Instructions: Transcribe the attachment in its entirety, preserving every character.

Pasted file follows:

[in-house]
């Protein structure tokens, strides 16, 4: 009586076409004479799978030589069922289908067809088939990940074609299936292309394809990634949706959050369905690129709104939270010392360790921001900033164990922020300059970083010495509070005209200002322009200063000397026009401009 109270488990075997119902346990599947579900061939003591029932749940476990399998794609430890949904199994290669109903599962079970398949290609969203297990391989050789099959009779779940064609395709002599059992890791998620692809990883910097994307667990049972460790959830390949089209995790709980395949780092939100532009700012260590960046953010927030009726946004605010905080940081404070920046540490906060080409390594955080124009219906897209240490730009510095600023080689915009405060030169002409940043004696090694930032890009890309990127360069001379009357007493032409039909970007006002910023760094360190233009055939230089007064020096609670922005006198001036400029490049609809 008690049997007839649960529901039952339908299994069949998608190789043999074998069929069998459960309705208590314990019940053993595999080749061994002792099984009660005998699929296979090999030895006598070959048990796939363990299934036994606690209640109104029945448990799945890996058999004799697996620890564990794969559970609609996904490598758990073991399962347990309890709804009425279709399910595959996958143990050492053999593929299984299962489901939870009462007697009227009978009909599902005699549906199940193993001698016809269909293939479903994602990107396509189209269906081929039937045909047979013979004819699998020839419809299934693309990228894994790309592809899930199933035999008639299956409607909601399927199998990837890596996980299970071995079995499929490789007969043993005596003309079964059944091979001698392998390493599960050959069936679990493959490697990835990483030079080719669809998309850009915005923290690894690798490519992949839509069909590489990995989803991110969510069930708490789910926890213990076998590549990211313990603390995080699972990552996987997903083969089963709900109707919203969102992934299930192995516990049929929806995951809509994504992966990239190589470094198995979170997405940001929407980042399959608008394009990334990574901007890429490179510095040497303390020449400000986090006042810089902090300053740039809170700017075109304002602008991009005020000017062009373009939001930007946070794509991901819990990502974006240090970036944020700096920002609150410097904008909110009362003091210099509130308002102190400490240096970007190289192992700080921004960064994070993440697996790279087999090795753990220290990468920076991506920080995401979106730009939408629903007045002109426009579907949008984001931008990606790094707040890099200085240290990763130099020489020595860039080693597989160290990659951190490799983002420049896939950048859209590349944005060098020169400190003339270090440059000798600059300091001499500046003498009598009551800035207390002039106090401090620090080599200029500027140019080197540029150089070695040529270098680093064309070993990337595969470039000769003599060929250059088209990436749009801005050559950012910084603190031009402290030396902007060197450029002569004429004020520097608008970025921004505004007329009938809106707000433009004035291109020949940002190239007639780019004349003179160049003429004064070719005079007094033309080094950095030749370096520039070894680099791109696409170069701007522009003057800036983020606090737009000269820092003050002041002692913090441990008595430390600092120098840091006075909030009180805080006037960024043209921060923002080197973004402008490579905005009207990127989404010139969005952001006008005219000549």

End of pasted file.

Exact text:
[in-house]
């Protein structure tokens, strides 16, 4: 009586076409004479799978030589069922289908067809088939990940074609299936292309394809990634949706959050369905690129709104939270010392360790921001900033164990922020300059970083010495509070005209200002322009200063000397026009401009 109270488990075997119902346990599947579900061939003591029932749940476990399998794609430890949904199994290669109903599962079970398949290609969203297990391989050789099959009779779940064609395709002599059992890791998620692809990883910097994307667990049972460790959830390949089209995790709980395949780092939100532009700012260590960046953010927030009726946004605010905080940081404070920046540490906060080409390594955080124009219906897209240490730009510095600023080689915009405060030169002409940043004696090694930032890009890309990127360069001379009357007493032409039909970007006002910023760094360190233009055939230089007064020096609670922005006198001036400029490049609809 008690049997007839649960529901039952339908299994069949998608190789043999074998069929069998459960309705208590314990019940053993595999080749061994002792099984009660005998699929296979090999030895006598070959048990796939363990299934036994606690209640109104029945448990799945890996058999004799697996620890564990794969559970609609996904490598758990073991399962347990309890709804009425279709399910595959996958143990050492053999593929299984299962489901939870009462007697009227009978009909599902005699549906199940193993001698016809269909293939479903994602990107396509189209269906081929039937045909047979013979004819699998020839419809299934693309990228894994790309592809899930199933035999008639299956409607909601399927199998990837890596996980299970071995079995499929490789007969043993005596003309079964059944091979001698392998390493599960050959069936679990493959490697990835990483030079080719669809998309850009915005923290690894690798490519992949839509069909590489990995989803991110969510069930708490789910926890213990076998590549990211313990603390995080699972990552996987997903083969089963709900109707919203969102992934299930192995516990049929929806995951809509994504992966990239190589470094198995979170997405940001929407980042399959608008394009990334990574901007890429490179510095040497303390020449400000986090006042810089902090300053740039809170700017075109304002602008991009005020000017062009373009939001930007946070794509991901819990990502974006240090970036944020700096920002609150410097904008909110009362003091210099509130308002102190400490240096970007190289192992700080921004960064994070993440697996790279087999090795753990220290990468920076991506920080995401979106730009939408629903007045002109426009579907949008984001931008990606790094707040890099200085240290990763130099020489020595860039080693597989160290990659951190490799983002420049896939950048859209590349944005060098020169400190003339270090440059000798600059300091001499500046003498009598009551800035207390002039106090401090620090080599200029500027140019080197540029150089070695040529270098680093064309070993990337595969470039000769003599060929250059088209990436749009801005050559950012910084603190031009402290030396902007060197450029002569004429004020520097608008970025921004505004007329009938809106707000433009004035291109020949940002190239007639780019004349003179160049003429004064070719005079007094033309080094950095030749370096520039070894680099791109696409170069701007522009003057800036983020606090737009000269820092003050002041002692913090441990008595430390600092120098840091006075909030009180805080006037960024043209921060923002080197973004402008490579905005009207990127989404010139969005952001006008005219000549």